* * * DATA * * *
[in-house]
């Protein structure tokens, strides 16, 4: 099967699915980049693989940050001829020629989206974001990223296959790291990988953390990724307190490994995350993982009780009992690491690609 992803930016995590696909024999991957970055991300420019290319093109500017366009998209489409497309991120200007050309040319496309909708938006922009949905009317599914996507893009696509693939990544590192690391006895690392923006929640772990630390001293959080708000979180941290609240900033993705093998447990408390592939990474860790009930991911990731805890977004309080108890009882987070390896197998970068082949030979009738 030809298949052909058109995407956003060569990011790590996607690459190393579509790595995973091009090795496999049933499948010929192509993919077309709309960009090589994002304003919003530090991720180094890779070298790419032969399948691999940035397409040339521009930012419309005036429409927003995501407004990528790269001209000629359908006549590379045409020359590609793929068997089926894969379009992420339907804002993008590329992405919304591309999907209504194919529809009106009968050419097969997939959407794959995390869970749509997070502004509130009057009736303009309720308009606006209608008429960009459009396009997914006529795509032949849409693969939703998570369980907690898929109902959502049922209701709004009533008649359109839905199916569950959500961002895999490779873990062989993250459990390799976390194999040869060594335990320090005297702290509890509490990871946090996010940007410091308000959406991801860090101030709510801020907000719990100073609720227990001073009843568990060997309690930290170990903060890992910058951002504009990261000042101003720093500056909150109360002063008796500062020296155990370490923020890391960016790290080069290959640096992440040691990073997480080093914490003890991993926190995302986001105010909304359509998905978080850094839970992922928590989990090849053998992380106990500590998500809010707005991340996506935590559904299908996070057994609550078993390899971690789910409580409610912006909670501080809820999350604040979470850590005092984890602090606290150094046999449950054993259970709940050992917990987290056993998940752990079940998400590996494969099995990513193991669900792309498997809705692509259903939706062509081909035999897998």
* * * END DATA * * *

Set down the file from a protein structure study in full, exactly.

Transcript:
[in-house]
């Protein structure tokens, strides 16, 4: 099967699915980049693989940050001829020629989206974001990223296959790291990988953390990724307190490994995350993982009780009992690491690609 992803930016995590696909024999991957970055991300420019290319093109500017366009998209489409497309991120200007050309040319496309909708938006922009949905009317599914996507893009696509693939990544590192690391006895690392923006929640772990630390001293959080708000979180941290609240900033993705093998447990408390592939990474860790009930991911990731805890977004309080108890009882987070390896197998970068082949030979009738 030809298949052909058109995407956003060569990011790590996607690459190393579509790595995973091009090795496999049933499948010929192509993919077309709309960009090589994002304003919003530090991720180094890779070298790419032969399948691999940035397409040339521009930012419309005036429409927003995501407004990528790269001209000629359908006549590379045409020359590609793929068997089926894969379009992420339907804002993008590329992405919304591309999907209504194919529809009106009968050419097969997939959407794959995390869970749509997070502004509130009057009736303009309720308009606006209608008429960009459009396009997914006529795509032949849409693969939703998570369980907690898929109902959502049922209701709004009533008649359109839905199916569950959500961002895999490779873990062989993250459990390799976390194999040869060594335990320090005297702290509890509490990871946090996010940007410091308000959406991801860090101030709510801020907000719990100073609720227990001073009843568990060997309690930290170990903060890992910058951002504009990261000042101003720093500056909150109360002063008796500062020296155990370490923020890391960016790290080069290959640096992440040691990073997480080093914490003890991993926190995302986001105010909304359509998905978080850094839970992922928590989990090849053998992380106990500590998500809010707005991340996506935590559904299908996070057994609550078993390899971690789910409580409610912006909670501080809820999350604040979470850590005092984890602090606290150094046999449950054993259970709940050992917990987290056993998940752990079940998400590996494969099995990513193991669900792309498997809705692509259903939706062509081909035999897998």